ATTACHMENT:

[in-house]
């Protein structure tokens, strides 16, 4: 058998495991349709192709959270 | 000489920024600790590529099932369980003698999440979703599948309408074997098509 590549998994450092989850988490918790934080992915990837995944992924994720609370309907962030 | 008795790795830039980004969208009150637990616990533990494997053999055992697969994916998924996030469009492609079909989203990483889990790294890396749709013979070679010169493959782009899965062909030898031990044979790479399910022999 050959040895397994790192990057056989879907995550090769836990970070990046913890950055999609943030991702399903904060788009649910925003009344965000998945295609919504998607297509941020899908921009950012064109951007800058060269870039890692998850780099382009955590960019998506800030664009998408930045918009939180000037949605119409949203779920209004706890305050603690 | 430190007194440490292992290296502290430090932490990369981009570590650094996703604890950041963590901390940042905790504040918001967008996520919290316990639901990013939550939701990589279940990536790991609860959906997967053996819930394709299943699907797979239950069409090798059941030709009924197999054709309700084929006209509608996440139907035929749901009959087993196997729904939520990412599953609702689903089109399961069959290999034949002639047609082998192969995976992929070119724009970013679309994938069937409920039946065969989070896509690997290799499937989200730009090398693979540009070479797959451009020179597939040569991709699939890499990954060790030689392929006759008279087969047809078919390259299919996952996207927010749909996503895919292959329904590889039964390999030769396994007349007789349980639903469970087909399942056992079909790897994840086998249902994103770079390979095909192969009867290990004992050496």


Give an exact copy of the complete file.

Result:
[in-house]
């Protein structure tokens, strides 16, 4: 058998495991349709192709959270 | 000489920024600790590529099932369980003698999440979703599948309408074997098509 590549998994450092989850988490918790934080992915990837995944992924994720609370309907962030 | 008795790795830039980004969208009150637990616990533990494997053999055992697969994916998924996030469009492609079909989203990483889990790294890396749709013979070679010169493959782009899965062909030898031990044979790479399910022999 050959040895397994790192990057056989879907995550090769836990970070990046913890950055999609943030991702399903904060788009649910925003009344965000998945295609919504998607297509941020899908921009950012064109951007800058060269870039890692998850780099382009955590960019998506800030664009998408930045918009939180000037949605119409949203779920209004706890305050603690 | 430190007194440490292992290296502290430090932490990369981009570590650094996703604890950041963590901390940042905790504040918001967008996520919290316990639901990013939550939701990589279940990536790991609860959906997967053996819930394709299943699907797979239950069409090798059941030709009924197999054709309700084929006209509608996440139907035929749901009959087993196997729904939520990412599953609702689903089109399961069959290999034949002639047609082998192969995976992929070119724009970013679309994938069937409920039946065969989070896509690997290799499937989200730009090398693979540009070479797959451009020179597939040569991709699939890499990954060790030689392929006759008279087969047809078919390259299919996952996207927010749909996503895919292959329904590889039964390999030769396994007349007789349980639903469970087909399942056992079909790897994840086998249902994103770079390979095909192969009867290990004992050496």